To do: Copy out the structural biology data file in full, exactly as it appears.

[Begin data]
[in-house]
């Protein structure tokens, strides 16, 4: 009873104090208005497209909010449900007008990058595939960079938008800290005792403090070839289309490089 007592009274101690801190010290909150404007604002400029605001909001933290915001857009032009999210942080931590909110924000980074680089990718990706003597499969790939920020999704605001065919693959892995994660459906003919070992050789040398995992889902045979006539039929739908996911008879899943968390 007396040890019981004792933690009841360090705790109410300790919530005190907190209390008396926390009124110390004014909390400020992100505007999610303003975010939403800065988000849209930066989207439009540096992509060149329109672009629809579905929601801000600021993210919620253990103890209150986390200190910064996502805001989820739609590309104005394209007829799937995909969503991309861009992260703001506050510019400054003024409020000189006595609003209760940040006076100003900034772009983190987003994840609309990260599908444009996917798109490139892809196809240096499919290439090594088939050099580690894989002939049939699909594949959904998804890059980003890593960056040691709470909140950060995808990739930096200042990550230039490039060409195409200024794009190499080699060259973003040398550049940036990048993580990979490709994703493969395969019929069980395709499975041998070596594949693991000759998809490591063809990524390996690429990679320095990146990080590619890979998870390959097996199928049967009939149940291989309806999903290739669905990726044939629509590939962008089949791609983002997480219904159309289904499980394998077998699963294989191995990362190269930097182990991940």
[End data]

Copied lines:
[in-house]
């Protein structure tokens, strides 16, 4: 009873104090208005497209909010449900007008990058595939960079938008800290005792403090070839289309490089 007592009274101690801190010290909150404007604002400029605001909001933290915001857009032009999210942080931590909110924000980074680089990718990706003597499969790939920020999704605001065919693959892995994660459906003919070992050789040398995992889902045979006539039929739908996911008879899943968390 007396040890019981004792933690009841360090705790109410300790919530005190907190209390008396926390009124110390004014909390400020992100505007999610303003975010939403800065988000849209930066989207439009540096992509060149329109672009629809579905929601801000600021993210919620253990103890209150986390200190910064996502805001989820739609590309104005394209007829799937995909969503991309861009992260703001506050510019400054003024409020000189006595609003209760940040006076100003900034772009983190987003994840609309990260599908444009996917798109490139892809196809240096499919290439090594088939050099580690894989002939049939699909594949959904998804890059980003890593960056040691709470909140950060995808990739930096200042990550230039490039060409195409200024794009190499080699060259973003040398550049940036990048993580990979490709994703493969395969019929069980395709499975041998070596594949693991000759998809490591063809990524390996690429990679320095990146990080590619890979998870390959097996199928049967009939149940291989309806999903290739669905990726044939629509590939962008089949791609983002997480219904159309289904499980394998077998699963294989191995990362190269930097182990991940």